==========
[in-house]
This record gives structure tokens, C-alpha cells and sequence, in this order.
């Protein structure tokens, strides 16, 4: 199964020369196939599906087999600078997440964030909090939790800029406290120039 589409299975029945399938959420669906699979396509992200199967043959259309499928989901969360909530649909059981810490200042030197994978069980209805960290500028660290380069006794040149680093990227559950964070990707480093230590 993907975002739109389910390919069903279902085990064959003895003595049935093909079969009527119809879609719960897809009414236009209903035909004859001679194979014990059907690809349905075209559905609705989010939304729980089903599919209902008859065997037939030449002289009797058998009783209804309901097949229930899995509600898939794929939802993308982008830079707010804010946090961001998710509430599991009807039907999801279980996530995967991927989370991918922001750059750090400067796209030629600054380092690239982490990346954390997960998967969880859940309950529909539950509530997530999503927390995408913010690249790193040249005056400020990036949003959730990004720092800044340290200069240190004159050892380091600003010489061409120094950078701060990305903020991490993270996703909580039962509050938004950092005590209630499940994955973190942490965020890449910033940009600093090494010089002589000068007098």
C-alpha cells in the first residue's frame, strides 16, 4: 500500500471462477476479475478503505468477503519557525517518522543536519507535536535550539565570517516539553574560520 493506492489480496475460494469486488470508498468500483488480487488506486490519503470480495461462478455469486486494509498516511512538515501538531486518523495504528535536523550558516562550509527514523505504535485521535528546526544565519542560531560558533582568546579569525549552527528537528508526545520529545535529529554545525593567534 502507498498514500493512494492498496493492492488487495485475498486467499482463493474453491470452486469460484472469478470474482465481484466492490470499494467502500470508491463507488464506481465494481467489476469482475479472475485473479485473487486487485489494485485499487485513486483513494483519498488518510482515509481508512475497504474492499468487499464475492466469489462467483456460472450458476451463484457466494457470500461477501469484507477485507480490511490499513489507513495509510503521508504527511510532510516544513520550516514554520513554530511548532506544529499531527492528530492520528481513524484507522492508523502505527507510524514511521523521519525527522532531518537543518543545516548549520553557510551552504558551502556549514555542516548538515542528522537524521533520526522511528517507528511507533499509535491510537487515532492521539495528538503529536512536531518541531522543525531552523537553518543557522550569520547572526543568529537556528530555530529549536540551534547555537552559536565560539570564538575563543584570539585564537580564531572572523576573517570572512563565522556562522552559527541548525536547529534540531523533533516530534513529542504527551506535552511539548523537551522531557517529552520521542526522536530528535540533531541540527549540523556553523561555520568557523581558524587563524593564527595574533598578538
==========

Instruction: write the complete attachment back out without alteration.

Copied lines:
[in-house]
This record gives structure tokens, C-alpha cells and sequence, in this order.
């Protein structure tokens, strides 16, 4: 199964020369196939599906087999600078997440964030909090939790800029406290120039 589409299975029945399938959420669906699979396509992200199967043959259309499928989901969360909530649909059981810490200042030197994978069980209805960290500028660290380069006794040149680093990227559950964070990707480093230590 993907975002739109389910390919069903279902085990064959003895003595049935093909079969009527119809879609719960897809009414236009209903035909004859001679194979014990059907690809349905075209559905609705989010939304729980089903599919209902008859065997037939030449002289009797058998009783209804309901097949229930899995509600898939794929939802993308982008830079707010804010946090961001998710509430599991009807039907999801279980996530995967991927989370991918922001750059750090400067796209030629600054380092690239982490990346954390997960998967969880859940309950529909539950509530997530999503927390995408913010690249790193040249005056400020990036949003959730990004720092800044340290200069240190004159050892380091600003010489061409120094950078701060990305903020991490993270996703909580039962509050938004950092005590209630499940994955973190942490965020890449910033940009600093090494010089002589000068007098």
C-alpha cells in the first residue's frame, strides 16, 4: 500500500471462477476479475478503505468477503519557525517518522543536519507535536535550539565570517516539553574560520 493506492489480496475460494469486488470508498468500483488480487488506486490519503470480495461462478455469486486494509498516511512538515501538531486518523495504528535536523550558516562550509527514523505504535485521535528546526544565519542560531560558533582568546579569525549552527528537528508526545520529545535529529554545525593567534 502507498498514500493512494492498496493492492488487495485475498486467499482463493474453491470452486469460484472469478470474482465481484466492490470499494467502500470508491463507488464506481465494481467489476469482475479472475485473479485473487486487485489494485485499487485513486483513494483519498488518510482515509481508512475497504474492499468487499464475492466469489462467483456460472450458476451463484457466494457470500461477501469484507477485507480490511490499513489507513495509510503521508504527511510532510516544513520550516514554520513554530511548532506544529499531527492528530492520528481513524484507522492508523502505527507510524514511521523521519525527522532531518537543518543545516548549520553557510551552504558551502556549514555542516548538515542528522537524521533520526522511528517507528511507533499509535491510537487515532492521539495528538503529536512536531518541531522543525531552523537553518543557522550569520547572526543568529537556528530555530529549536540551534547555537552559536565560539570564538575563543584570539585564537580564531572572523576573517570572512563565522556562522552559527541548525536547529534540531523533533516530534513529542504527551506535552511539548523537551522531557517529552520521542526522536530528535540533531541540527549540523556553523561555520568557523581558524587563524593564527595574533598578538